Jeffrey Gifford, Dykema Cox Smith

M&A activity over the next 12 months will be dominated by small and middle-market deals, according to corporate executives who participated in the 13th annual Dykema M&A Outlook Survey.

Seventy percent of corporate executives expect the number of deals valued at less than $50 million to increase over the next 12 months, and 53 percent expect an increase in the number of deals valued between $50 million and $100 million.

Jeffrey Gifford, a Dykema Cox Smith member in San Antonio who is co-leader of the firm’s M&A subgroup, said it’s interesting, but not surprising, that the focus of M&A is shifting from mega-deals to smaller and mid-market deals.

“People have been saying for a while now that … really quality buys are becoming more difficult to come by. They are having to dig a little deeper and look a little farther, look a little harder,” Gifford said.

The leading industries for that M&A activity are health care, technology and energy, in that order, according to the survey. That’s a switch from the 2016 survey, when energy was expected to be the busiest industry in the M&A arena, followed by health care and technology.

Overall, the executives are optimistic about the M&A outlook for the next year, with 39 percent forecasting the U.S. M&A market will strengthen, compared to 33 percent in the 2016 survey, and 37 percent in 2015. Over the next 12 months, 68 percent of respondents said, they expect to be involved in an acquisition, compared with 70 percent a year ago. And 38 percent expect to be involved in a joint venture, compared to 43 percent last year. Less than half, 47 percent, said they expect to be involved in a sale over the next year, compared to 48 percent a year ago.

For the fourth year in a row, executives identified the availability of capital as the leading driver of M&As. A lot of it is private equity money, Gifford said.

“It never ceases to amaze me how much excess capital is out there. There is a lot of money still sitting on the sidelines out there,” he said.

A total of 123 executives around the country, including chief executive officers, chief financial officers, owners, managing directors and other professionals involved with M&A activity, participated in the survey. It was conducted from Aug. 31 through Sept. 15 and was made public this week.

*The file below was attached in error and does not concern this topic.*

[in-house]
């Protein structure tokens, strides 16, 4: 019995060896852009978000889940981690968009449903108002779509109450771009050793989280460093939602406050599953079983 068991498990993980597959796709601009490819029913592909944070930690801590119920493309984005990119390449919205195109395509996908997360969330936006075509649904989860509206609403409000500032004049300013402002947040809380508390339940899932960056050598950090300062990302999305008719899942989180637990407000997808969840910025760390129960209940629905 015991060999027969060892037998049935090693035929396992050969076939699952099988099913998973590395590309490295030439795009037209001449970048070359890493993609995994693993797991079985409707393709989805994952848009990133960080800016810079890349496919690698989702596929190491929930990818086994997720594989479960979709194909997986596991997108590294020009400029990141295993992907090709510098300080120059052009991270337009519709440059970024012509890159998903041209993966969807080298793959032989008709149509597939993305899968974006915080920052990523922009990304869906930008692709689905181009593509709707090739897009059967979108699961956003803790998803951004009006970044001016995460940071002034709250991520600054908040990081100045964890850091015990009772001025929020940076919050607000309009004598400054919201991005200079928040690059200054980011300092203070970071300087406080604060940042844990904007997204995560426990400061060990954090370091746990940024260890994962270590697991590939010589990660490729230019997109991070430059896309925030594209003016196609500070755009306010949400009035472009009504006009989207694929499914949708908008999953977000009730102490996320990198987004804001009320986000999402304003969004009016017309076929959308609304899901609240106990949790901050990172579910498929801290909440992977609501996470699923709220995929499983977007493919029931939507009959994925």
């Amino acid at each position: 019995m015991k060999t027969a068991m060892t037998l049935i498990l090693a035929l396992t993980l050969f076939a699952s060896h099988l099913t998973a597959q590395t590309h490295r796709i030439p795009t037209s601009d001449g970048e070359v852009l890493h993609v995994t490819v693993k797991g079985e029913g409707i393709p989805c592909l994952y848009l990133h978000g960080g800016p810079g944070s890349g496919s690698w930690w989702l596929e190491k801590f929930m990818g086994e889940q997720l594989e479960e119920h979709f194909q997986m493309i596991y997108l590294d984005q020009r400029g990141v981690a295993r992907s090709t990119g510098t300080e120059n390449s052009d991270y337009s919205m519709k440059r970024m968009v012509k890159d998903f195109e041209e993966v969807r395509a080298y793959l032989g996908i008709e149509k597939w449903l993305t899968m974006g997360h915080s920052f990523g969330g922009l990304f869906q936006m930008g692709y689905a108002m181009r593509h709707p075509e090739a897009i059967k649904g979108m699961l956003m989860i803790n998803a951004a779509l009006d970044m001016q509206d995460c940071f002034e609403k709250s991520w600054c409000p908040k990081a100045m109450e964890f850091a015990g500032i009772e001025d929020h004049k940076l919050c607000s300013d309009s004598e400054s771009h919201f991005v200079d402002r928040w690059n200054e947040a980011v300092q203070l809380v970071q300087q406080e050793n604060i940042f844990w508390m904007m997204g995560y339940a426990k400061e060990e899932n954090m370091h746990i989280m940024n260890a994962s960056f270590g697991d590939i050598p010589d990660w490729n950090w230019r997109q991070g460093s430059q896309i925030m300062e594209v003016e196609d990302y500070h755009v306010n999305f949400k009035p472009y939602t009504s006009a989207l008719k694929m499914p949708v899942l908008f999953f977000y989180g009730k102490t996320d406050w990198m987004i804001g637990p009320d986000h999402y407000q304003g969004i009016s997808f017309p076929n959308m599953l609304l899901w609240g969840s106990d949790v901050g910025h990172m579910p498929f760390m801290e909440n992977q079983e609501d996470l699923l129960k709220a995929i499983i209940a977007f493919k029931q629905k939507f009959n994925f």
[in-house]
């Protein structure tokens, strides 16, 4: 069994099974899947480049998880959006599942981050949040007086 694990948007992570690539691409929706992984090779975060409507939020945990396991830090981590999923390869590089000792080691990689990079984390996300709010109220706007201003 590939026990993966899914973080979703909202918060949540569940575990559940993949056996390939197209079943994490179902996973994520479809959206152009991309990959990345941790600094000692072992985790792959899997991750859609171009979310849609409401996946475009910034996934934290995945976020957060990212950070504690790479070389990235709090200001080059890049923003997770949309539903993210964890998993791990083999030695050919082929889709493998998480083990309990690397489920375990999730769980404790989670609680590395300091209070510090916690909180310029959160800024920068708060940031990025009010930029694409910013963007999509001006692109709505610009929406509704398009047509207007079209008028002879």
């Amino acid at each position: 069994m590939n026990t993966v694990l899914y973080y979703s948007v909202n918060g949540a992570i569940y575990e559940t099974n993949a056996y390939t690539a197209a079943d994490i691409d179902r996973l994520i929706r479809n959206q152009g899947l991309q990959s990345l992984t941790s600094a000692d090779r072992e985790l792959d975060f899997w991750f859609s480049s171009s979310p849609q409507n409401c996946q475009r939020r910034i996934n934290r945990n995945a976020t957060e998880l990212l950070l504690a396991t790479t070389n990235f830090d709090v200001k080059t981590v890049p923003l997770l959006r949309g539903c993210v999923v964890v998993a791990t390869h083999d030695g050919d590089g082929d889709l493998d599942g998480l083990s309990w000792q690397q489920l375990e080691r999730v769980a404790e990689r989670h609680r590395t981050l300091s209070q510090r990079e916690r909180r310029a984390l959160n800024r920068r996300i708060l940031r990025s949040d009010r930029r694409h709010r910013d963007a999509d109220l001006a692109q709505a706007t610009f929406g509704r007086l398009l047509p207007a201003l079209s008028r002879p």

Nearly 80 percent of respondents, 10 percentage points higher than the survey last year, said they expect an increase in M&A activity involving private business. They cited the aging of private business owners as the most important reason why.

Then there’s the “Trump Effect.” The executives who participated in the survey said President Donald Trump will be a “positive force” in the U.S. markets this year.

“Slightly more than half of respondents (55 percent) said Trump would have a positive impact on the U.S. economy in 2018, versus last year, when the majority expected no change in the economy, regardless of whether Trump or Democratic nominee Hillary Clinton moved into the Oval Office,” Dykema wrote in the survey.

Also, more than half of the executives said Trump would have a positive impact on the U.S. M&A market in 2018, due to a strong stock market and generally positive outlook. Antitrust concerns could dampen that impact, however, while corporate and personal tax decreases would have a positive impact on the M&A market, they said.

Gifford said the executives forecast that Trump would have a positive impact on business because they hold the view that business is going to get better since there is a businessman in the White House.

“That’s part of it. The other part of it is everybody’s hoping there will be some major tax reform…Those are all big positives for business if he and the Republican Congress can get that done,” he said.

Globally, respondents said uncertainty about the Trump administration’s “priorities and regulations” have the greatest potential to impact activity in the global M&A market. The Federal Reserve’s interest rate outlook and optimism about economies in Asia, including China, are other big factors, according to the survey.

Overall, Gifford said the survey’s big takeaway for M&A lawyers is that mergers and acquisitions will continue to be a busy practice area, but the size of the deals in 2018 may be smaller.